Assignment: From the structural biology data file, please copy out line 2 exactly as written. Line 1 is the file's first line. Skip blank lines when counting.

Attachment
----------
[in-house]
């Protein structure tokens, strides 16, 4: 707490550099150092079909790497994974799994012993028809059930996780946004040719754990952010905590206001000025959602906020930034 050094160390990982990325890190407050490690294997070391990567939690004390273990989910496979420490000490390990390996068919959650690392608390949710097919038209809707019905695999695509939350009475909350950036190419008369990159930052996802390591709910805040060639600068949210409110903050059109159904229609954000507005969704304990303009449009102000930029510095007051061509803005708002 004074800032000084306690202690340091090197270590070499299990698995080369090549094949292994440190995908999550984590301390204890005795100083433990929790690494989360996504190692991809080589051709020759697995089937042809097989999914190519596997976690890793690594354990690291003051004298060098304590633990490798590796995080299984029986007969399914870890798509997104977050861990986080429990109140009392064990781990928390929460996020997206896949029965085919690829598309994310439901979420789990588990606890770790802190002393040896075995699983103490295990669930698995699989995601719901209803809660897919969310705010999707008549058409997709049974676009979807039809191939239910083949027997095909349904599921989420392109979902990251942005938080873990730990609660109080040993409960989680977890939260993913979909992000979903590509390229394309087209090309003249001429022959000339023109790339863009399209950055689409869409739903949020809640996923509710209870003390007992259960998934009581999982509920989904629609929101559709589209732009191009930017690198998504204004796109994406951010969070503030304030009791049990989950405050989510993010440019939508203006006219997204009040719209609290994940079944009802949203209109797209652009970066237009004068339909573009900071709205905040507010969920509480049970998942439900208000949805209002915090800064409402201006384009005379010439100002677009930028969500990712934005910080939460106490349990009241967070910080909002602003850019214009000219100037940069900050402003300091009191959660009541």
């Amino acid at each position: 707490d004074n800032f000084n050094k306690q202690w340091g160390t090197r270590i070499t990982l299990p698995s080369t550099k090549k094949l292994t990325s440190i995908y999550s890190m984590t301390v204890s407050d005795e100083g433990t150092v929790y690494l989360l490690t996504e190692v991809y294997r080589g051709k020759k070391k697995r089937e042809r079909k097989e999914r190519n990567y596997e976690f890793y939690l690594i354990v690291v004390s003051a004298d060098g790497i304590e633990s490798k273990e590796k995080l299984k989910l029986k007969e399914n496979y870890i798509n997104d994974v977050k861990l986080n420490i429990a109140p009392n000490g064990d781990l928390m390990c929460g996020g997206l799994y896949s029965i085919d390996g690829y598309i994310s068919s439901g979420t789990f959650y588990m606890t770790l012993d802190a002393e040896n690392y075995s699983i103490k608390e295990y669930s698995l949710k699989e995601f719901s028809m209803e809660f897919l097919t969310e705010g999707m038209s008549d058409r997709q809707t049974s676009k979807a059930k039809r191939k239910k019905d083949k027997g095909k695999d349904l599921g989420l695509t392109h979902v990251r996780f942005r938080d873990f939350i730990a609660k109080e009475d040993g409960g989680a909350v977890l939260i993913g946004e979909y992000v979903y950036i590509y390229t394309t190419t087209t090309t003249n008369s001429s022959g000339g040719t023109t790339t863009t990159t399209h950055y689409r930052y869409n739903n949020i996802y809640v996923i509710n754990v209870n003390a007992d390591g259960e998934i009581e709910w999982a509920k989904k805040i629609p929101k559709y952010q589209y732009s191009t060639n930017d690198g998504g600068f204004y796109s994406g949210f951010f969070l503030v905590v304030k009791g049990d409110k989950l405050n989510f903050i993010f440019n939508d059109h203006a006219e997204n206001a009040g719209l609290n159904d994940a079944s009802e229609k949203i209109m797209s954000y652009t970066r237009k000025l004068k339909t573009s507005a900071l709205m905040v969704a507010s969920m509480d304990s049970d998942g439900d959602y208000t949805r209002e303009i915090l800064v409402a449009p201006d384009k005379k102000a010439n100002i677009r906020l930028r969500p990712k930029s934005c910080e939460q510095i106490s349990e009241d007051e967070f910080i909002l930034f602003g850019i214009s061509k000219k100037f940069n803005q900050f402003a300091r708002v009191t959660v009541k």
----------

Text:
């Protein structure tokens, strides 16, 4: 707490550099150092079909790497994974799994012993028809059930996780946004040719754990952010905590206001000025959602906020930034 050094160390990982990325890190407050490690294997070391990567939690004390273990989910496979420490000490390990390996068919959650690392608390949710097919038209809707019905695999695509939350009475909350950036190419008369990159930052996802390591709910805040060639600068949210409110903050059109159904229609954000507005969704304990303009449009102000930029510095007051061509803005708002 004074800032000084306690202690340091090197270590070499299990698995080369090549094949292994440190995908999550984590301390204890005795100083433990929790690494989360996504190692991809080589051709020759697995089937042809097989999914190519596997976690890793690594354990690291003051004298060098304590633990490798590796995080299984029986007969399914870890798509997104977050861990986080429990109140009392064990781990928390929460996020997206896949029965085919690829598309994310439901979420789990588990606890770790802190002393040896075995699983103490295990669930698995699989995601719901209803809660897919969310705010999707008549058409997709049974676009979807039809191939239910083949027997095909349904599921989420392109979902990251942005938080873990730990609660109080040993409960989680977890939260993913979909992000979903590509390229394309087209090309003249001429022959000339023109790339863009399209950055689409869409739903949020809640996923509710209870003390007992259960998934009581999982509920989904629609929101559709589209732009191009930017690198998504204004796109994406951010969070503030304030009791049990989950405050989510993010440019939508203006006219997204009040719209609290994940079944009802949203209109797209652009970066237009004068339909573009900071709205905040507010969920509480049970998942439900208000949805209002915090800064409402201006384009005379010439100002677009930028969500990712934005910080939460106490349990009241967070910080909002602003850019214009000219100037940069900050402003300091009191959660009541």